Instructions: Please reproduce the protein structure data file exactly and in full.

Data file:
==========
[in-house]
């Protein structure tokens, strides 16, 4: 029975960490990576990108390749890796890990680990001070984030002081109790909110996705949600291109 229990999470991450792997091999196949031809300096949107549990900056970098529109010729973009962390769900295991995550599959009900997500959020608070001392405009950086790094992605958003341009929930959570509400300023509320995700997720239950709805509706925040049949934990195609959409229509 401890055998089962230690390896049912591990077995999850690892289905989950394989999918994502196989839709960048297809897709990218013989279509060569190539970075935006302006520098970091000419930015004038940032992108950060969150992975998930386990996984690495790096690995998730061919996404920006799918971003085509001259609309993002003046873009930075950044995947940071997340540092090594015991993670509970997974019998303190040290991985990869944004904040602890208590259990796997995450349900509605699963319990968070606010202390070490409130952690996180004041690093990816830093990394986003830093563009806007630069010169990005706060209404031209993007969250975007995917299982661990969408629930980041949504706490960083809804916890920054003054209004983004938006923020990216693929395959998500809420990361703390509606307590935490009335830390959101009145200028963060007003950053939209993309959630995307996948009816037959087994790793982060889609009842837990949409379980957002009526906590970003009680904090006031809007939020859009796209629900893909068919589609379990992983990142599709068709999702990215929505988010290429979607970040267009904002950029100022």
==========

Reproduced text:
[in-house]
């Protein structure tokens, strides 16, 4: 029975960490990576990108390749890796890990680990001070984030002081109790909110996705949600291109 229990999470991450792997091999196949031809300096949107549990900056970098529109010729973009962390769900295991995550599959009900997500959020608070001392405009950086790094992605958003341009929930959570509400300023509320995700997720239950709805509706925040049949934990195609959409229509 401890055998089962230690390896049912591990077995999850690892289905989950394989999918994502196989839709960048297809897709990218013989279509060569190539970075935006302006520098970091000419930015004038940032992108950060969150992975998930386990996984690495790096690995998730061919996404920006799918971003085509001259609309993002003046873009930075950044995947940071997340540092090594015991993670509970997974019998303190040290991985990869944004904040602890208590259990796997995450349900509605699963319990968070606010202390070490409130952690996180004041690093990816830093990394986003830093563009806007630069010169990005706060209404031209993007969250975007995917299982661990969408629930980041949504706490960083809804916890920054003054209004983004938006923020990216693929395959998500809420990361703390509606307590935490009335830390959101009145200028963060007003950053939209993309959630995307996948009816037959087994790793982060889609009842837990949409379980957002009526906590970003009680904090006031809007939020859009796209629900893909068919589609379990992983990142599709068709999702990215929505988010290429979607970040267009904002950029100022």